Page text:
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At the beginning of the 2012 model year, the Volkswagen Beetle went through a sex change. I didn’t even know it was transitioning, but the print ads made it pretty clear:
“It’s a boy. But not much of a baby. This all-new Beetle is, in fact, a whole new man. One that comes with an available turbocharged, 200-horsepower engine, as well as a bold new take on an iconic design.” [via Breaking Copy]
This transformation signals one of two things.
If the Beetle has been a woman all along, the 2012 changeover means that it’s now one of the world’s most high-profile transsexuals (or maybe drag kings).
On the other hand, it’s possible that the Beetle has spent the past several decades as a cross-dressing man. Maybe he’s straight like Eddie Izzard, maybe he’s gay like Ru Paul, but either way, he’s decided to stash his heels in the closet.
To pass as female, Beetles wore “girly” colors that ranged from pastels to flamboyant shades, so they could showcase their fun, flashy personalities. The ”New Beetle” that debuted in 1998 even had a space in the dashboard to carry flowers, and occasionally wore hubcaps sporting flower designs.
No one thought anything about a pink or yellow or lime green bug, but you wouldn’t catch a het-man in one. Society clearly accepted the Beetle as a female, and she paraded her femininity everywhere — for example, in Mandy Moore’s debut video for the song, “Candy“.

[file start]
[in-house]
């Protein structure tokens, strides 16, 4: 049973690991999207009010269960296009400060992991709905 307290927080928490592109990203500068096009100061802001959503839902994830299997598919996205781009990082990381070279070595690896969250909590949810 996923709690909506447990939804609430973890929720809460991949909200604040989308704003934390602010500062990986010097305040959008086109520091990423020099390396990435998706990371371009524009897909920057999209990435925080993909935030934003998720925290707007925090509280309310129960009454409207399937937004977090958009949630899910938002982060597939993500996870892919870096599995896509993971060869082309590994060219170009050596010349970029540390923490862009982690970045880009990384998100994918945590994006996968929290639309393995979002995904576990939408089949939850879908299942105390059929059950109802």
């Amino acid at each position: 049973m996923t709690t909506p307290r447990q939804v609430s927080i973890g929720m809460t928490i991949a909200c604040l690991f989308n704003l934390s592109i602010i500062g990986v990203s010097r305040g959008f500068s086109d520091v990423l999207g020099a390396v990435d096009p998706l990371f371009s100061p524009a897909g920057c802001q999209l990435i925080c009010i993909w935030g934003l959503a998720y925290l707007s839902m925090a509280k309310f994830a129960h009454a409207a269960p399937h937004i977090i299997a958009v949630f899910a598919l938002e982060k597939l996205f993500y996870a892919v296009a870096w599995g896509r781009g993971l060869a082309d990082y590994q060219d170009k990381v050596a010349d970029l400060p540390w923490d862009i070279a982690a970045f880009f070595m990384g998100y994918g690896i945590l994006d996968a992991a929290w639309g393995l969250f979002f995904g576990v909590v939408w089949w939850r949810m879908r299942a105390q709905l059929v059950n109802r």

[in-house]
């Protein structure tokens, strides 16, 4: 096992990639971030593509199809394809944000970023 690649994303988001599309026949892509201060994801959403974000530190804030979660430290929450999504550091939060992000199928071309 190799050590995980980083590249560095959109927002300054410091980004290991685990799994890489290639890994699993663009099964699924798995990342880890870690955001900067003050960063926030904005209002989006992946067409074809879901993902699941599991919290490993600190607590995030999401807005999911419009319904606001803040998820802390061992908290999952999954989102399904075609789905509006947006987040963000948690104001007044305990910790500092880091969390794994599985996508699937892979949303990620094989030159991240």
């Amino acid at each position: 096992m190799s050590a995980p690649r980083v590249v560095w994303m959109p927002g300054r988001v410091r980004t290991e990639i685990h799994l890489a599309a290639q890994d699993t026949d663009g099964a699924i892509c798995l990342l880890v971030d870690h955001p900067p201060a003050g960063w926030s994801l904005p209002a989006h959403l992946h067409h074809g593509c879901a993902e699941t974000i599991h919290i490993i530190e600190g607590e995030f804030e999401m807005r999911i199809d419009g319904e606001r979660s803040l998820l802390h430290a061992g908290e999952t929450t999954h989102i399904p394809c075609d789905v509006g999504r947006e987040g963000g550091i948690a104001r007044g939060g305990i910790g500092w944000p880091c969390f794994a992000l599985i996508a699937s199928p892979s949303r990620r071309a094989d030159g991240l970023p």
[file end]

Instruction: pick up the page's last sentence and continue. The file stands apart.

So why did the Beetle undergo a sex change when it returned for 2012 (notably, not as the “New Beetle”, but just the “Beetle”)? Maybe it had something to do with chauvinism. This is a man’s world — or so they say — so who wouldn’t want to be more masculine and reap the benefits of white, heterosexual privilege?
But that raises an interesting question: how does a car undergo a sex change in the first place? What signals to the world that this is now a manly car instead of a girly one?
For starters, you get rid of the pastels and pinks, and you paint the car black. Think Zorro or Batman — or perhaps the very butched-up Catwoman.
Second, it has to have soul, so you drop a funky, 60s song by a Black singer into the car’s TV commercials — in this case, Shirley Ellis’s “The Clapping Song”. After all, straight white men like to think they can dance, even when they can’t.
Third, you include fist bumps in those commercials to indicate that Beetles now have soul and can rightfully claim a place in bro culture. The fact that the man driving the Beetle gets a fist-bump-of-approval from his fellow dudes on the street signals his acceptance into the exclusive culture of white, heterosexual masculinity. Have a look:
Finally, you change the way people talk about you. Use manly words to describe the Beetle such as “aggressive”, “turbocharged”, or “diesel”. Don’t these words just reek of testosterone and jet fuel?
But there’s a a bigger question looming: why did Volkswagen launch such an aggressive effort to attract male car buyers? According to the Wall Street Journal, it’s “widely accepted wisdom in the car business … that women will by [sic] ‘boy cars’ but men won’t buy ‘girl cars’”.
Really? Then why do straight men typically assign a female name to anything that has an engine, like a car or a boat? Why do they refer to their motorized vehicles as sexy, beauties, or their babies? There seems to be some sort of a disconnect.
Also, why do car manufacturers think women only buy cars because they’re cute? Do they think we don’t want to drive something that is supercharged or turbo or diesel?
When will car manufacturers get off of the heteronormative bandwagon and just market cars to people, period?